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dc.contributor.advisorGemmell, Neil
dc.contributor.advisorLokman, Mark
dc.contributor.authorLiu, Hui
dc.date.available2016-06-13T23:49:13Z
dc.date.copyright2016
dc.identifier.citationLiu, H. (2016). Genomic basis of sex change in fish (Thesis, Doctor of Philosophy). University of Otago. Retrieved from http://hdl.handle.net/10523/6549en
dc.identifier.urihttp://hdl.handle.net/10523/6549
dc.description.abstractSexual dimorphism is an ancient feature of most sexually reproducing species: males and females differ not just in their gonadal structure and functions, but in many aspects of their morphology, physiology, and behavior. In most multi- cellular organisms this fundamental dichotomy is established during early embryonic development; individuals become either female or male and maintain these roles for their entire life. However, in some plant and animal species, notably fishes, individuals begin life as one sex, but change sometime later to the other, a process termed sequential hermaphroditism. Sex change in sequential hermaphrodites entails radical restructuring of the gonads, alteration in morphology, and modifications to behavior. The molecular basis of this stunning transformation is poorly understood, but is of considerable interest, as knowledge of this process would greatly enhance our understanding of sex determination, cellular differentiation and developmental commitment. The aim of this thesis is to investigate how sex change is regulated in fish at the molecular level. Teleost fishes display remarkably diverse and plastic sexual development patterns. Functional sex change is widespread in marine fishes, spanning at least 27 families, and including many species of commercial importance. The bluehead wrasse (Thalassoma bifasciatum), a small Caribbean reef fish, exhibits female-to-male (protogynous) sex change based on social context. Removing the dominant male from a social group can induce sex change in the largest females. The speed of this process is astonishing: the behavioral changes can begin within minutes, followed by gonadal sex change that occurs in 8 to 10 days, while changes in the external morphology can take up to 21 days. Significant progress has been made in understanding the ecology and the neuroendocrine bases of sex change in this species, but detailed mechanisms still remain elusive, especially at the molecular level. This thesis explores the genetic basis of sex change using the bluehead wrasse as a model. RNA-sequencing technology was used to capture the transcriptomic profiles in the brain and gonadal tissues of bluehead wrasses at a series of time points across the entire process of protogynous sex change. To identify the primary trigger and subsequent genetic cascade that re-engineer a female into a male, the transcriptional changes in the brain and gonad during sex change were examined using advanced bioinformatic tools. A de novo transcriptome assembly was generated for read mapping and subsequent gene expression analysis. Functional annotation and enrichment analysis were carried out for the differentially expressed genes to detect global differences in genetic pathways. A large number of differentially expressed transcripts (n=59590) were identified in the gonad of bluehead wrasses, but a much smaller set (n=313) was identified in the brain. Several potential triggers of gonadal sex change and a few genetic pathways, such as the Jak-STAT signaling pathway, that likely contribute to the transformation of ovary to testis were detected in the gonadal transcriptomes of bluehead wrasses. Surprisingly, genes implicated in female sexual development, e.g. foxl2, rspo1, and wnt4b, showed less conserved expressional patterns in the gonads of bluehead wrasses when compared to their well established, and highly constrained, roles in mammalian models. These findings suggest that bluehead wrasses predominantly use an evolutionarily conserved genetic toolkit, but that subtle variation in the standard sex-determination regulatory network may contribute to the sexual plasticity characteristic of these fish. In addition, although transcriptional changes in the brain were much less pronounced than those detected in the gonads, a few promising candidates, including genes associated with biosynthesis of neurosteroids and isotocin, were suggested as important regulatory factors in the brain during sex change. Finally, based on these novel data, a hypothetical mechanism by which gonadal sex change may be initiated and processed in protogynous fish was proposed. Overall, this thesis provides the first genomic data for a sex changing fish, and a framework for better understanding the molecular basis of phenotypic plasticity and tissue re-engineering in response to environmental influences. In a general sense, it also sheds some light on the evolution of diverse sex determination and differentiation systems in vertebrates.en_NZ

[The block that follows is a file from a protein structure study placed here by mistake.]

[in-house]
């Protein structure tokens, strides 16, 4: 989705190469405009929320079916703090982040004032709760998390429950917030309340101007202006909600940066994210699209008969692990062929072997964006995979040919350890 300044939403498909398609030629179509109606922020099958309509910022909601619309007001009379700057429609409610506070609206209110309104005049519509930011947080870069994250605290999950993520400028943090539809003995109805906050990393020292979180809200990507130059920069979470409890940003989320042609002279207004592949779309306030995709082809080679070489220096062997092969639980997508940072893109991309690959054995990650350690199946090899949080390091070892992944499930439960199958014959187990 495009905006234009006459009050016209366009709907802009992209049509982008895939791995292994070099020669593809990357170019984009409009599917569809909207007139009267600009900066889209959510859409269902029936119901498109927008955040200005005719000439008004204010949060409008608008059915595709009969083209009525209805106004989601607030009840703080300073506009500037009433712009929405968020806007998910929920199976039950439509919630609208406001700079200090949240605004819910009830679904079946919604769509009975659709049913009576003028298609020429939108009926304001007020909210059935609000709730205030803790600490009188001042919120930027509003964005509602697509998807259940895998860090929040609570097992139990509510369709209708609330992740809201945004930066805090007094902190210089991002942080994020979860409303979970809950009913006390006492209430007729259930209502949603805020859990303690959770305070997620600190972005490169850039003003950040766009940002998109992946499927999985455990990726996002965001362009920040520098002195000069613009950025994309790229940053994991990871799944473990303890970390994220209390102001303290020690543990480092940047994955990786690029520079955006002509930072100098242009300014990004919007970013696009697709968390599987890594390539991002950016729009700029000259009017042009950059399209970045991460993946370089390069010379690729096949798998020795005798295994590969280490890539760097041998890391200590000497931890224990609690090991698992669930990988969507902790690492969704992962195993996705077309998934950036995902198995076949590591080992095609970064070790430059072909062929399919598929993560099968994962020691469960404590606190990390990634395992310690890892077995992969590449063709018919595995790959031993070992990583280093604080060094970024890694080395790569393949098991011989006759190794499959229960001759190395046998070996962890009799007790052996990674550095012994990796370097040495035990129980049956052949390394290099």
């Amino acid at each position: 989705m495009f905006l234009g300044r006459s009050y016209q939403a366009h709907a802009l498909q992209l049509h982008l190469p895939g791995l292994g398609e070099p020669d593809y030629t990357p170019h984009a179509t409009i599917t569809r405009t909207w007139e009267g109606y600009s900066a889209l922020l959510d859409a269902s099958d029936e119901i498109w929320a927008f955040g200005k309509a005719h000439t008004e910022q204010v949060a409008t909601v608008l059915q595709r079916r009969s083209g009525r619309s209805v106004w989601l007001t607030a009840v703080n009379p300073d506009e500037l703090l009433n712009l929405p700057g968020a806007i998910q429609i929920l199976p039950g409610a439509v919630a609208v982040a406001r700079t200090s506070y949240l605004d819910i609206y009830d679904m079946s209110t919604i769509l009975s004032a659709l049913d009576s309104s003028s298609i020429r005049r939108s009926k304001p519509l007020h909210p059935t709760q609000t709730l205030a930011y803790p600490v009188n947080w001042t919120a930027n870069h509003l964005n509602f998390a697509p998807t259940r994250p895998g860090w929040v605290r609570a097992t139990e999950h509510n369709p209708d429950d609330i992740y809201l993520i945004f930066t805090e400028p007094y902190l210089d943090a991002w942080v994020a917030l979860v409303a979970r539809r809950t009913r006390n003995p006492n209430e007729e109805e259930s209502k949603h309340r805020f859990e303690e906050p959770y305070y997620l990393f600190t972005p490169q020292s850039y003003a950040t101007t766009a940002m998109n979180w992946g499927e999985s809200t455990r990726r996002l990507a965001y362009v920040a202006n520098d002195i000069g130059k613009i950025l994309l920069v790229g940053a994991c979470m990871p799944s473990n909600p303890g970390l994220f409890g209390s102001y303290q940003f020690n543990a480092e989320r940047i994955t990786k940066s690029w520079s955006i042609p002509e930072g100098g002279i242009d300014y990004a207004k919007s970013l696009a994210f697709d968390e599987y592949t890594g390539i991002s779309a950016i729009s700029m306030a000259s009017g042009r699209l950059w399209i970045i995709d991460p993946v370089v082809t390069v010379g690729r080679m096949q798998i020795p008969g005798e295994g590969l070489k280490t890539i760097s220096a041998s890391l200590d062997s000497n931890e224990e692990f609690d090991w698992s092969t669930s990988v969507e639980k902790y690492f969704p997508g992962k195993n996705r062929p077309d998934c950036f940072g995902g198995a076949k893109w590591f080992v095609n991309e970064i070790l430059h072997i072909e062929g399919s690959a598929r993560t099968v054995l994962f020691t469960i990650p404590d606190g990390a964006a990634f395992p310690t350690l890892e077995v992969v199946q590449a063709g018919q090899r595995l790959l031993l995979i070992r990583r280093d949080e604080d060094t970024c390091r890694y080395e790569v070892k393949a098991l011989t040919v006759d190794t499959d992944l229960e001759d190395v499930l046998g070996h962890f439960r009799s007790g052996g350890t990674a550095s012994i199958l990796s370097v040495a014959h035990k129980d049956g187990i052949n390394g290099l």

dc.language.isoenen_NZ
dc.publisherUniversity of Otago
dc.rightsAll items in OUR Archive are provided for private study and research purposes and are protected by copyright with all rights reserved unless otherwise indicated.
dc.subjectsex changeen_NZ
dc.subjectprotogynous fishen_NZ
dc.subjectbluehead wrasseen_NZ
dc.subjecttranscriptomicen_NZ
dc.subjectRNA-Seqen_NZ
dc.subjectgene expressionen_NZ
dc.subjectbrainen_NZ
dc.subjectgonaden_NZ
dc.titleGenomic basis of sex change in fishen_NZ
dc.typeThesis
dc.date.updated2016-06-13T23:20:43Z
dc.language.rfc3066en
thesis.degree.disciplineAnatomyen_NZ
thesis.degree.nameDoctor of Philosophyen_NZ
thesis.degree.grantorUniversity of Otago
thesis.degree.levelDoctoral
otago.interloanyesen_NZ
otago.openaccessAbstract Onlyen_NZ
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